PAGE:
Fraud Triangle Primer

The college admissions scandal prompted multiple articles where the motivations of those involved illustrated the fraud elements of opportunity, pressure, and rationalization. When you know about the fraud triangle, you're more mindful of the risk of fraud so you can better carry out your oversight responsibilities.

The Fire Triangle – Precursor to the Fraud Triangle

The Fire Triangle is a visual aid fire prevention educators use to illustrate the three elements a fire needs to ignite and burn: Oxygen, Heat, and Fuel. By removing just one of the three, you break the triangle and either prevent the fire or limit its damage by snuffing it out early.


Fire Triangle


The theory behind the Fraud Triangle is similar. Criminologist Donald Cressey first hypothesized the three primary factors leading to occupational fraud in 1951, and his work remains relevant today.

But while Cressey identified the fraud elements of opportunity, pressure, and rationalization, he did not use a triangle to illustrate their relationship.

The Fraud Triangle serendipitously emerged in the late seventies when a Brigham Young accounting professor, Steve Albrecht, conducted a fraud seminar at a large paper company. One of the participants recognized and pointed out to the professor the similarities between the various components needed for fire and fraud. Naturally, fire prevention is essential to paper company operations!

I realized that the Fire Triangle related well to fraud because firefighters know a fire can be extinguished by removing any one of the three elements.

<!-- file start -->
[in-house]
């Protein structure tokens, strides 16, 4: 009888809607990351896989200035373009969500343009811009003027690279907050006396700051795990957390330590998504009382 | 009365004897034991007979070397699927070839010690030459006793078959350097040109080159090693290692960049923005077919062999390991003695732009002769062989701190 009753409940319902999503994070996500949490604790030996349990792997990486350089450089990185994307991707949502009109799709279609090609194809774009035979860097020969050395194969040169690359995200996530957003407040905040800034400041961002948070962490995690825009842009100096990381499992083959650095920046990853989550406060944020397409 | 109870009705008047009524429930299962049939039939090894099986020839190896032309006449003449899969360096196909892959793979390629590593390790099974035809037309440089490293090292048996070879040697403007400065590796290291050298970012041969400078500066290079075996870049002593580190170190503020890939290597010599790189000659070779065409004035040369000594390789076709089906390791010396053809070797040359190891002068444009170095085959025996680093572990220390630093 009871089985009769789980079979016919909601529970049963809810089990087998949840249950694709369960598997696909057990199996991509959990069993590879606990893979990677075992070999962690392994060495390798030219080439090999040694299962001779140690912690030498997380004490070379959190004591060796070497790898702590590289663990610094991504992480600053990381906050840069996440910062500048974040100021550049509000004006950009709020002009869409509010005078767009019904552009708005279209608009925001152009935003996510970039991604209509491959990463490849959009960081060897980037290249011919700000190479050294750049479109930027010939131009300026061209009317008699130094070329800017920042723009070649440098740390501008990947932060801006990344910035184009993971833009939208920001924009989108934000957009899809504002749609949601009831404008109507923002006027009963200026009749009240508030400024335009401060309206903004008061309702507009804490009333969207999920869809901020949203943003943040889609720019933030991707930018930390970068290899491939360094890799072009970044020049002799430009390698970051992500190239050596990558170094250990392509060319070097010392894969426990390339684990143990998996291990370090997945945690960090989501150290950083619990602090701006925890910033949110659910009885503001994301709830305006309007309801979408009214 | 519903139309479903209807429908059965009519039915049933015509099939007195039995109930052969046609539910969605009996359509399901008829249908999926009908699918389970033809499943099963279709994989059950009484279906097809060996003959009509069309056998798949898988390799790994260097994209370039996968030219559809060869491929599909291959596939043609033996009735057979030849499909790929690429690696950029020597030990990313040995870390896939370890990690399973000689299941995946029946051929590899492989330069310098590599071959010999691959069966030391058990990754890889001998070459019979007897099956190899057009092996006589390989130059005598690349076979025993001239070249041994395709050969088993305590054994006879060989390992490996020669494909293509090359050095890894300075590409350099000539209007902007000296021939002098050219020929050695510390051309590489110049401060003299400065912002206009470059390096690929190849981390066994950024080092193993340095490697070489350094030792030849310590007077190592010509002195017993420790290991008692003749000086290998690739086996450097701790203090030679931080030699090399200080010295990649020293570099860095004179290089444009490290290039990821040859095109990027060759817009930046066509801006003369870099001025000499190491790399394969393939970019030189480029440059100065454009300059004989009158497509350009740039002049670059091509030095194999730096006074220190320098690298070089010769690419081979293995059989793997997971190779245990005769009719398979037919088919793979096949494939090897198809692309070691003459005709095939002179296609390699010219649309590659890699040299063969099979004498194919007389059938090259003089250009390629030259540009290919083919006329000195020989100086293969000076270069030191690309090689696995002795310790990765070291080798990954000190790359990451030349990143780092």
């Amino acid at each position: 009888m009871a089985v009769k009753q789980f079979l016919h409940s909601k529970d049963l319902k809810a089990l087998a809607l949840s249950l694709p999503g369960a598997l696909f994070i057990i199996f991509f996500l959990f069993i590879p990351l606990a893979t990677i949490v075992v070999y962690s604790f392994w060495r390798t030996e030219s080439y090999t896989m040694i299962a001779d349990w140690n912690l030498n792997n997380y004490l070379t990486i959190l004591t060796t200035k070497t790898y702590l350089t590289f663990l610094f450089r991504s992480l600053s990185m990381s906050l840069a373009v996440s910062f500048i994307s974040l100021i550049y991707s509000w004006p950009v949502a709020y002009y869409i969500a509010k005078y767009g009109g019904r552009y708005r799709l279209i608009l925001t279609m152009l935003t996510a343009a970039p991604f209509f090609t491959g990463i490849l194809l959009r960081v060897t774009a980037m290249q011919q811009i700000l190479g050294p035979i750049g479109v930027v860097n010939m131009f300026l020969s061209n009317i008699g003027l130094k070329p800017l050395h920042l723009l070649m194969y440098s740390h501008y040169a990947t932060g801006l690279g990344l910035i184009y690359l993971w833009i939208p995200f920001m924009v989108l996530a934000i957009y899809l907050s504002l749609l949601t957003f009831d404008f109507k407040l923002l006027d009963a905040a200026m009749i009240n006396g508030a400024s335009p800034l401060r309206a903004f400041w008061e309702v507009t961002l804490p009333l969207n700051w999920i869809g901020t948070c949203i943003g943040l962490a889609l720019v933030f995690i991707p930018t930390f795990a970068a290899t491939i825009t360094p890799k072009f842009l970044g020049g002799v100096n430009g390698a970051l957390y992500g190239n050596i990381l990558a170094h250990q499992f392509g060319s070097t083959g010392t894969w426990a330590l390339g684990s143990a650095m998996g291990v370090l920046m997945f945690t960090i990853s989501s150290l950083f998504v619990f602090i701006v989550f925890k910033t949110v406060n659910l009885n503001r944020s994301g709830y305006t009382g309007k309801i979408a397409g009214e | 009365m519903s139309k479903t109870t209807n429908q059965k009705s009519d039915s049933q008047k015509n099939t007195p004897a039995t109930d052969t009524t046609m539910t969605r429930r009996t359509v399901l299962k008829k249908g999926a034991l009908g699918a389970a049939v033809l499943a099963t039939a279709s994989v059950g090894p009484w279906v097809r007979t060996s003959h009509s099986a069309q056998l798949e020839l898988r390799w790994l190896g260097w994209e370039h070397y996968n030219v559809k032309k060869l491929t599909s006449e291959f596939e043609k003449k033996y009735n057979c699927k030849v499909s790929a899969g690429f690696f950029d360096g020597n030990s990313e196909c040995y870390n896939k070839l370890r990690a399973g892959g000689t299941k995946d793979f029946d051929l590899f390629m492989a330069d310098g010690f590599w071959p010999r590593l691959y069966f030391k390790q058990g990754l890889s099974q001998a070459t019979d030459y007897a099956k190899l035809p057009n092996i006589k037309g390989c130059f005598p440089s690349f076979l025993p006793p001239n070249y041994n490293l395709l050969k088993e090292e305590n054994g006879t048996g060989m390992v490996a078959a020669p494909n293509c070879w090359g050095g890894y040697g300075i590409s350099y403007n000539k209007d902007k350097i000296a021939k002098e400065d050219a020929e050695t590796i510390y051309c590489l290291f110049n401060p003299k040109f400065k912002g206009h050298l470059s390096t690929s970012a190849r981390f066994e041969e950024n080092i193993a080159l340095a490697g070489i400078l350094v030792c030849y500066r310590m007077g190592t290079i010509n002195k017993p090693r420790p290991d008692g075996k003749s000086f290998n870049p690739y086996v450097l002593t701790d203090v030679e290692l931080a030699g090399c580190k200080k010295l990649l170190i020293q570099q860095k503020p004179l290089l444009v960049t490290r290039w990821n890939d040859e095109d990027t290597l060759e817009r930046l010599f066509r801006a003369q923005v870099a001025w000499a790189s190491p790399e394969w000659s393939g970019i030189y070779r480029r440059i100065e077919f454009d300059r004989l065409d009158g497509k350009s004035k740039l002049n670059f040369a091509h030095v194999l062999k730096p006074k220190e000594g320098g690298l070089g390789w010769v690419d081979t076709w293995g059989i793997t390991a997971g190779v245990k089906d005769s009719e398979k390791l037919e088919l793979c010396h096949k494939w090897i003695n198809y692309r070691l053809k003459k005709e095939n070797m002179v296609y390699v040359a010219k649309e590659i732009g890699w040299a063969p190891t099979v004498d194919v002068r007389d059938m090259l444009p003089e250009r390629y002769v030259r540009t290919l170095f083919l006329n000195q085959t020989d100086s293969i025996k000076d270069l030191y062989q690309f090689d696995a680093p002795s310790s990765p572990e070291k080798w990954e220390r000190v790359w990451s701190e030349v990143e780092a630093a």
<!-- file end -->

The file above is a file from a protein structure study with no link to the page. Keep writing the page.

I started calling the three elements that motivate fraud the "Fraud Triangle" … we can prevent fraud by extinguishing any one of the three elements.

Steve Albrecht, PhD, Brigham Young University

Fraud Triangle

The triangle states that individuals are motivated to commit fraud when three elements come together: 1) some kind of perceived pressure, 2) some perceived opportunity, and 3) some way to rationalize the fraud as not being inconsistent with one's values.

Steve Albrecht, PhD, Brigham Young University

An opportunity, a control weakness, provides the oxygen for fraud.

Pressure provides the heat for fraud. And rationalization provides fuel for fraud!

As with fire, when you remove one side from the Fraud Triangle, you're better positioned to prevent fraud or limit its damage. Applying fundamental control techniques such as periodic review or verification and segregation of duties goes a long way toward reducing the element of opportunity.

Rationalization is fuel for fraud and can sound something like this:

  • It's just a loan.
  • No one will notice.
  • I'll pay it back later.
  • I'm underpaid anyway.
  • I'm not hurting anyone.
  • It's just a one-time thing.
  • Everyone else is doing it.
  • My employer can afford it.

Rationalization is the self-delusion required to mentally distance oneself from wrongdoing, separating the person from the act. Occupational fraudsters often act on impulse. Their decision-making process seldom weighs the probability of exposure and punishment to potential financial rewards.

Consider the schemes at Georgia Tech that involved four high-ranking officials.1 Did they consider possible bad outcomes? Perhaps one acted first, with the others succumbing to "everyone else is doing it." How did they rationalize their actions?

1 Tone at the Top: Foundation for Success - Part 3